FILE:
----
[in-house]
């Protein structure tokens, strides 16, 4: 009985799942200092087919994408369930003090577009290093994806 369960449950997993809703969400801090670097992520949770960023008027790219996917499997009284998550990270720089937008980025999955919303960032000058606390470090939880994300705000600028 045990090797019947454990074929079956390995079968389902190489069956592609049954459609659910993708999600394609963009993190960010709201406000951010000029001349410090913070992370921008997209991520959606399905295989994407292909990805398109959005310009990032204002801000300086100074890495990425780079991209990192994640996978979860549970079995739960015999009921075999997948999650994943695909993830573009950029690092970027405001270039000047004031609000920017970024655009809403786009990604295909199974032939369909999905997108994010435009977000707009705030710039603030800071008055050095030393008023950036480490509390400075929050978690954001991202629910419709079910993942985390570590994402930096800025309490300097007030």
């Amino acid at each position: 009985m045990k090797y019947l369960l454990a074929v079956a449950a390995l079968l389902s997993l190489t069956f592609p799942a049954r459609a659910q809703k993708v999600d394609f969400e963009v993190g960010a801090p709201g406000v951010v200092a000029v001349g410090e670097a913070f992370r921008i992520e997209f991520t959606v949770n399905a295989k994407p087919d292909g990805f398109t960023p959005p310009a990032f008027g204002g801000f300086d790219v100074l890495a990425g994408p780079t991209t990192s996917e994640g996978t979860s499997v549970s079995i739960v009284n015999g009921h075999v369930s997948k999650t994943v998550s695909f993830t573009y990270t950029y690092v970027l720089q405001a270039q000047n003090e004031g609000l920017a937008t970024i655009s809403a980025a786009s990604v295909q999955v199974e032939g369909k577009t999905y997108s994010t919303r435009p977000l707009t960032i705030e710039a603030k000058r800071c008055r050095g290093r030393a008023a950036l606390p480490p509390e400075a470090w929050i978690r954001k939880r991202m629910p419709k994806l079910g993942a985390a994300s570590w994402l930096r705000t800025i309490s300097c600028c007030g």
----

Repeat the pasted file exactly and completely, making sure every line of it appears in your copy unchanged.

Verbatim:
[in-house]
């Protein structure tokens, strides 16, 4: 009985799942200092087919994408369930003090577009290093994806 369960449950997993809703969400801090670097992520949770960023008027790219996917499997009284998550990270720089937008980025999955919303960032000058606390470090939880994300705000600028 045990090797019947454990074929079956390995079968389902190489069956592609049954459609659910993708999600394609963009993190960010709201406000951010000029001349410090913070992370921008997209991520959606399905295989994407292909990805398109959005310009990032204002801000300086100074890495990425780079991209990192994640996978979860549970079995739960015999009921075999997948999650994943695909993830573009950029690092970027405001270039000047004031609000920017970024655009809403786009990604295909199974032939369909999905997108994010435009977000707009705030710039603030800071008055050095030393008023950036480490509390400075929050978690954001991202629910419709079910993942985390570590994402930096800025309490300097007030």
């Amino acid at each position: 009985m045990k090797y019947l369960l454990a074929v079956a449950a390995l079968l389902s997993l190489t069956f592609p799942a049954r459609a659910q809703k993708v999600d394609f969400e963009v993190g960010a801090p709201g406000v951010v200092a000029v001349g410090e670097a913070f992370r921008i992520e997209f991520t959606v949770n399905a295989k994407p087919d292909g990805f398109t960023p959005p310009a990032f008027g204002g801000f300086d790219v100074l890495a990425g994408p780079t991209t990192s996917e994640g996978t979860s499997v549970s079995i739960v009284n015999g009921h075999v369930s997948k999650t994943v998550s695909f993830t573009y990270t950029y690092v970027l720089q405001a270039q000047n003090e004031g609000l920017a937008t970024i655009s809403a980025a786009s990604v295909q999955v199974e032939g369909k577009t999905y997108s994010t919303r435009p977000l707009t960032i705030e710039a603030k000058r800071c008055r050095g290093r030393a008023a950036l606390p480490p509390e400075a470090w929050i978690r954001k939880r991202m629910p419709k994806l079910g993942a985390a994300s570590w994402l930096r705000t800025i309490s300097c600028c007030g």